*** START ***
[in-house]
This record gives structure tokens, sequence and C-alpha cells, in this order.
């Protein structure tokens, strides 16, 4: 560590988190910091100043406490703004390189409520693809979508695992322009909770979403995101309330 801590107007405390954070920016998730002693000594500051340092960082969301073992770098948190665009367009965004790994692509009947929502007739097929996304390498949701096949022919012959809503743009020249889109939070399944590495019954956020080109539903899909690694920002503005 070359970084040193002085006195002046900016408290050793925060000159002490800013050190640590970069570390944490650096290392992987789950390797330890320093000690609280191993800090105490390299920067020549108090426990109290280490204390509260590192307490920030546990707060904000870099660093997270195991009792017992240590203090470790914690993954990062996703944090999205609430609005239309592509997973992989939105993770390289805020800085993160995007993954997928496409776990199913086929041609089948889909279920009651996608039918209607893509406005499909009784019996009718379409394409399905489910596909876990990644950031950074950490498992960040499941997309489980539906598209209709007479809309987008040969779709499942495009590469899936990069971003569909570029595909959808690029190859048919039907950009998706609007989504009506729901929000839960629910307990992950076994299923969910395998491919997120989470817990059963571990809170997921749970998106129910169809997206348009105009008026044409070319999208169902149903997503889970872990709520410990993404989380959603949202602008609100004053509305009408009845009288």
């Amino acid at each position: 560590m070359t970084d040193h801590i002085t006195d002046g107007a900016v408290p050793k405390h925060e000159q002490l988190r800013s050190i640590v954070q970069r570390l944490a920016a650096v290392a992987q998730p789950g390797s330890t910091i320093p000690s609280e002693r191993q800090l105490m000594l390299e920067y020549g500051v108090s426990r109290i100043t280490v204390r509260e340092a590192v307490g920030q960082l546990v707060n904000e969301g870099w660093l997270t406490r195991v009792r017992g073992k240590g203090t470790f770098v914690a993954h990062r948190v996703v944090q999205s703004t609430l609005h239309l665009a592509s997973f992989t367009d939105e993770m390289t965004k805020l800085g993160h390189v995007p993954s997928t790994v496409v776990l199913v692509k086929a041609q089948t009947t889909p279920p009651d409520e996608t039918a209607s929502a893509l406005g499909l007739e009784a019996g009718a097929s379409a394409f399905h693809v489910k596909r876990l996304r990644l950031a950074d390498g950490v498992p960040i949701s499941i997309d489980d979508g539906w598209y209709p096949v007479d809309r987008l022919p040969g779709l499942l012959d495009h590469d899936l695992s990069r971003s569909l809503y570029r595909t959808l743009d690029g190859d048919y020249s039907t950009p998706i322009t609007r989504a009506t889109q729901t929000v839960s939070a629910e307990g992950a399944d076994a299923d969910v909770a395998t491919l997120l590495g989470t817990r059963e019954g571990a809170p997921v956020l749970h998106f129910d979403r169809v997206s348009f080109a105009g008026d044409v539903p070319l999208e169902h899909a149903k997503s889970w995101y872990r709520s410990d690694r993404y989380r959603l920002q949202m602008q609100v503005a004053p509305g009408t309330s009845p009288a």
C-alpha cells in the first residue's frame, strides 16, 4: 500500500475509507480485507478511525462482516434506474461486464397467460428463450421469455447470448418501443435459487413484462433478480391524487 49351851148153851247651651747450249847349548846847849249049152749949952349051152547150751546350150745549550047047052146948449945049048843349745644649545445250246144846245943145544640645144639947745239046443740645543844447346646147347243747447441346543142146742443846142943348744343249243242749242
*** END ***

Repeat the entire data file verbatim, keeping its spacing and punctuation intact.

[in-house]
This record gives structure tokens, sequence and C-alpha cells, in this order.
């Protein structure tokens, strides 16, 4: 560590988190910091100043406490703004390189409520693809979508695992322009909770979403995101309330 801590107007405390954070920016998730002693000594500051340092960082969301073992770098948190665009367009965004790994692509009947929502007739097929996304390498949701096949022919012959809503743009020249889109939070399944590495019954956020080109539903899909690694920002503005 070359970084040193002085006195002046900016408290050793925060000159002490800013050190640590970069570390944490650096290392992987789950390797330890320093000690609280191993800090105490390299920067020549108090426990109290280490204390509260590192307490920030546990707060904000870099660093997270195991009792017992240590203090470790914690993954990062996703944090999205609430609005239309592509997973992989939105993770390289805020800085993160995007993954997928496409776990199913086929041609089948889909279920009651996608039918209607893509406005499909009784019996009718379409394409399905489910596909876990990644950031950074950490498992960040499941997309489980539906598209209709007479809309987008040969779709499942495009590469899936990069971003569909570029595909959808690029190859048919039907950009998706609007989504009506729901929000839960629910307990992950076994299923969910395998491919997120989470817990059963571990809170997921749970998106129910169809997206348009105009008026044409070319999208169902149903997503889970872990709520410990993404989380959603949202602008609100004053509305009408009845009288």
């Amino acid at each position: 560590m070359t970084d040193h801590i002085t006195d002046g107007a900016v408290p050793k405390h925060e000159q002490l988190r800013s050190i640590v954070q970069r570390l944490a920016a650096v290392a992987q998730p789950g390797s330890t910091i320093p000690s609280e002693r191993q800090l105490m000594l390299e920067y020549g500051v108090s426990r109290i100043t280490v204390r509260e340092a590192v307490g920030q960082l546990v707060n904000e969301g870099w660093l997270t406490r195991v009792r017992g073992k240590g203090t470790f770098v914690a993954h990062r948190v996703v944090q999205s703004t609430l609005h239309l665009a592509s997973f992989t367009d939105e993770m390289t965004k805020l800085g993160h390189v995007p993954s997928t790994v496409v776990l199913v692509k086929a041609q089948t009947t889909p279920p009651d409520e996608t039918a209607s929502a893509l406005g499909l007739e009784a019996g009718a097929s379409a394409f399905h693809v489910k596909r876990l996304r990644l950031a950074d390498g950490v498992p960040i949701s499941i997309d489980d979508g539906w598209y209709p096949v007479d809309r987008l022919p040969g779709l499942l012959d495009h590469d899936l695992s990069r971003s569909l809503y570029r595909t959808l743009d690029g190859d048919y020249s039907t950009p998706i322009t609007r989504a009506t889109q729901t929000v839960s939070a629910e307990g992950a399944d076994a299923d969910v909770a395998t491919l997120l590495g989470t817990r059963e019954g571990a809170p997921v956020l749970h998106f129910d979403r169809v997206s348009f080109a105009g008026d044409v539903p070319l999208e169902h899909a149903k997503s889970w995101y872990r709520s410990d690694r993404y989380r959603l920002q949202m602008q609100v503005a004053p509305g009408t309330s009845p009288a």
C-alpha cells in the first residue's frame, strides 16, 4: 500500500475509507480485507478511525462482516434506474461486464397467460428463450421469455447470448418501443435459487413484462433478480391524487 49351851148153851247651651747450249847349548846847849249049152749949952349051152547150751546350150745549550047047052146948449945049048843349745644649545445250246144846245943145544640645144639947745239046443740645543844447346646147347243747447441346543142146742443846142943348744343249243242749242